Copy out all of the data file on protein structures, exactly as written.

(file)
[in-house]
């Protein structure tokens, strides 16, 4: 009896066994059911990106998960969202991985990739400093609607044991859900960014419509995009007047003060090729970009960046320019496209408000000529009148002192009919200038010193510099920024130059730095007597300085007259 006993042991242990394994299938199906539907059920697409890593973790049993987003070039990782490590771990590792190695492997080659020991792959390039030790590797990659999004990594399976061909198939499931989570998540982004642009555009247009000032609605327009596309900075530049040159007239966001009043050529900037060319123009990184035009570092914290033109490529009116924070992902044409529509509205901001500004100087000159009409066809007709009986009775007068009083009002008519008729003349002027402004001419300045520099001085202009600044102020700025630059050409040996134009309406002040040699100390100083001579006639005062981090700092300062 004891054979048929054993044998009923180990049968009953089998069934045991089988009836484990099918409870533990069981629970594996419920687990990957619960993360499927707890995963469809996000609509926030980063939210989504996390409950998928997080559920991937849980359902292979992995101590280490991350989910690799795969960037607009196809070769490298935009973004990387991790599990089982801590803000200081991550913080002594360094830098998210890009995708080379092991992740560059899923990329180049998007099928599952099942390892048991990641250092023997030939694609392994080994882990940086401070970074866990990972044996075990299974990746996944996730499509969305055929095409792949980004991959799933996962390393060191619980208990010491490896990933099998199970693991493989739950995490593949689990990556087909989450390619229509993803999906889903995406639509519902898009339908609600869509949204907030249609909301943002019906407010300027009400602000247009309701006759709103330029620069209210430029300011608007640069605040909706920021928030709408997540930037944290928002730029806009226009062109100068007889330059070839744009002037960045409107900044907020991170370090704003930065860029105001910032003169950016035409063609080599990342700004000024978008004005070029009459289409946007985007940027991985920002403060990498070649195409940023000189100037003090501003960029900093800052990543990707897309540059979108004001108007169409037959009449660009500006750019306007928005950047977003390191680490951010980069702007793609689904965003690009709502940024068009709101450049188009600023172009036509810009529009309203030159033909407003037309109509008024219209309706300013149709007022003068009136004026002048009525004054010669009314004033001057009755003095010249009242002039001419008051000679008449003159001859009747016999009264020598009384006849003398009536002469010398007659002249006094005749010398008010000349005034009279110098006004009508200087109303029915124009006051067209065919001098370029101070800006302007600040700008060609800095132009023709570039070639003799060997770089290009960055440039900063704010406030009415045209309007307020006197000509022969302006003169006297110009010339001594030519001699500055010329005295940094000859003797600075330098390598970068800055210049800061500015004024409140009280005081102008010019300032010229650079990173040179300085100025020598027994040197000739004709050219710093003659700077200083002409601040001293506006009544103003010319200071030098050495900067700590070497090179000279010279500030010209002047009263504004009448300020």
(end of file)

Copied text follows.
[in-house]
């Protein structure tokens, strides 16, 4: 009896066994059911990106998960969202991985990739400093609607044991859900960014419509995009007047003060090729970009960046320019496209408000000529009148002192009919200038010193510099920024130059730095007597300085007259 006993042991242990394994299938199906539907059920697409890593973790049993987003070039990782490590771990590792190695492997080659020991792959390039030790590797990659999004990594399976061909198939499931989570998540982004642009555009247009000032609605327009596309900075530049040159007239966001009043050529900037060319123009990184035009570092914290033109490529009116924070992902044409529509509205901001500004100087000159009409066809007709009986009775007068009083009002008519008729003349002027402004001419300045520099001085202009600044102020700025630059050409040996134009309406002040040699100390100083001579006639005062981090700092300062 004891054979048929054993044998009923180990049968009953089998069934045991089988009836484990099918409870533990069981629970594996419920687990990957619960993360499927707890995963469809996000609509926030980063939210989504996390409950998928997080559920991937849980359902292979992995101590280490991350989910690799795969960037607009196809070769490298935009973004990387991790599990089982801590803000200081991550913080002594360094830098998210890009995708080379092991992740560059899923990329180049998007099928599952099942390892048991990641250092023997030939694609392994080994882990940086401070970074866990990972044996075990299974990746996944996730499509969305055929095409792949980004991959799933996962390393060191619980208990010491490896990933099998199970693991493989739950995490593949689990990556087909989450390619229509993803999906889903995406639509519902898009339908609600869509949204907030249609909301943002019906407010300027009400602000247009309701006759709103330029620069209210430029300011608007640069605040909706920021928030709408997540930037944290928002730029806009226009062109100068007889330059070839744009002037960045409107900044907020991170370090704003930065860029105001910032003169950016035409063609080599990342700004000024978008004005070029009459289409946007985007940027991985920002403060990498070649195409940023000189100037003090501003960029900093800052990543990707897309540059979108004001108007169409037959009449660009500006750019306007928005950047977003390191680490951010980069702007793609689904965003690009709502940024068009709101450049188009600023172009036509810009529009309203030159033909407003037309109509008024219209309706300013149709007022003068009136004026002048009525004054010669009314004033001057009755003095010249009242002039001419008051000679008449003159001859009747016999009264020598009384006849003398009536002469010398007659002249006094005749010398008010000349005034009279110098006004009508200087109303029915124009006051067209065919001098370029101070800006302007600040700008060609800095132009023709570039070639003799060997770089290009960055440039900063704010406030009415045209309007307020006197000509022969302006003169006297110009010339001594030519001699500055010329005295940094000859003797600075330098390598970068800055210049800061500015004024409140009280005081102008010019300032010229650079990173040179300085100025020598027994040197000739004709050219710093003659700077200083002409601040001293506006009544103003010319200071030098050495900067700590070497090179000279010279500030010209002047009263504004009448300020």